As developers, we get a special ‘hooks’ file that allows us to add all that good functionality. The design defines a button that has some event when it’s clicked, and we spec out that event in our own file. This separates design and development to some degree, which helps facilitate a rapidly changing application.
This is an interesting approach, and one that I personally really like. We can work semi-independently on our own responsibilities, and come together to define the areas where design and functionality interact.
The code quality Quest outputs is also fairly good. You’re not getting huge blocks of unintelligible markup, but a series of react components. It also integrates well with MUI, our UI framework, so we can reuse things like colors and spacing to ensure consistency across components.
Check out QuestAI here: https://www.quest.ai/
There’s certainly a learning curve, but so far the team has high hopes. We’ve been using Quest for a few weeks, and already have seen some of the benefits in action, and have saved a lot of dev time. This page goes into more detail about Quest to React
As mentioned above, no system is perfect, and Quest is no exception. There’s certainly still some kinks to work out, but nothing that seems insurmountable.
One point of friction is a sort of inverse thinking that designers need to bring in. Quest necessarily has you spec out things like props and interactions in the design so that it can properly generate the markup to handle them. This means that designers using Quest need to think more fully about all the interactions that a component needs, otherwise developers need to spend time reaching into the design to add them.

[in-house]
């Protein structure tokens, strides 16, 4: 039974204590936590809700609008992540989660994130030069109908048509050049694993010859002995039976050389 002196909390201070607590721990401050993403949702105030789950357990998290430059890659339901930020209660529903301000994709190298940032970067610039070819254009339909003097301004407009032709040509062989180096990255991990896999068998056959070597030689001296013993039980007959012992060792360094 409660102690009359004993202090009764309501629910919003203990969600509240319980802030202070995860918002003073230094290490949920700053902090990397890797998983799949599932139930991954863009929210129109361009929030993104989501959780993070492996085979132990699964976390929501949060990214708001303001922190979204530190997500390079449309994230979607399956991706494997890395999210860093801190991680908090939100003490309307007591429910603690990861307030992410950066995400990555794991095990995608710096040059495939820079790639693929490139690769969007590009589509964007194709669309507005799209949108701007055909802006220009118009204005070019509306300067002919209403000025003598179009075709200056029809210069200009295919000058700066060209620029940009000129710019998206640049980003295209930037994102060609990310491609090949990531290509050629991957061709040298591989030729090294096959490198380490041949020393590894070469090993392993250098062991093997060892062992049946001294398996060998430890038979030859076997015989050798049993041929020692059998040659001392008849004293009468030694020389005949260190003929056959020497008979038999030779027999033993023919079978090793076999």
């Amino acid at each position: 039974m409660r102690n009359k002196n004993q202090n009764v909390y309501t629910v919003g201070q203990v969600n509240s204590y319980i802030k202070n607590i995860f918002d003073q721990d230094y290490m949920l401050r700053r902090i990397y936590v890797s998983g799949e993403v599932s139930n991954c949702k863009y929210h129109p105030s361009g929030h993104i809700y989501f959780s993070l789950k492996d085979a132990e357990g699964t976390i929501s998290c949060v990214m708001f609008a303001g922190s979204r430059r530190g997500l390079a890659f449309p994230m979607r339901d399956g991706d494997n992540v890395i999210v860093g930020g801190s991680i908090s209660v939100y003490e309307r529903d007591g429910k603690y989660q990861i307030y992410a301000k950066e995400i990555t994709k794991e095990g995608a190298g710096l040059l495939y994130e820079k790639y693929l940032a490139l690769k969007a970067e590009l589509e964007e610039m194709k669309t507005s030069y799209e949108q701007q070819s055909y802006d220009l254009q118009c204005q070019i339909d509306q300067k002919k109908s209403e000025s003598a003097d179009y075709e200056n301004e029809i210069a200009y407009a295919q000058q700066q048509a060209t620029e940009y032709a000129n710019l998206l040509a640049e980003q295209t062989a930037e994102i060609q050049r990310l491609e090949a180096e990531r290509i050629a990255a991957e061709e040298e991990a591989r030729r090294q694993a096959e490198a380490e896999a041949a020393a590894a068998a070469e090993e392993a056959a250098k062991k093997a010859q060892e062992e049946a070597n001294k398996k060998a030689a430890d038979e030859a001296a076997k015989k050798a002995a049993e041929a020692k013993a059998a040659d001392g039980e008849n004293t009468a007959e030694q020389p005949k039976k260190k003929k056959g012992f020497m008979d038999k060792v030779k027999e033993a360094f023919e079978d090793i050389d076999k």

I also have a small gripe about the lack of Typescript support. Honestly, I’m not even sure how they would handle that, especially with complex types, but I do miss the safety I get. Luckily, Quest is primarily focused on presentation, so it’s not a huge deal, and we can still integrate TypeScript into our hooks where the bulk of our logic lives.
There’s been a number of other small issues, but nothing that strikes out as a deal breaker. Quest is a fairly new platform, so some growing pains are to be expected. The brightside is that the Quest team has been super responsive to our issues, and since we’ve started using the system have actually had some of them fixed and new features added. This responsiveness from their end is a huge plus, and gives us confidence that they care about their users and want to support them the best they can. We’ve used Quest so far to build out most of the beta screens and have so far really enjoyed using the system. It’s saved us a lot of dev time, and has helped ease a lot of the friction between handoffs from design to developers. We’re excited to continue using the system, and looking forward to it saving us time and helping us provide more value to our users in less time.
Senior software engineer and lead on ENCTR App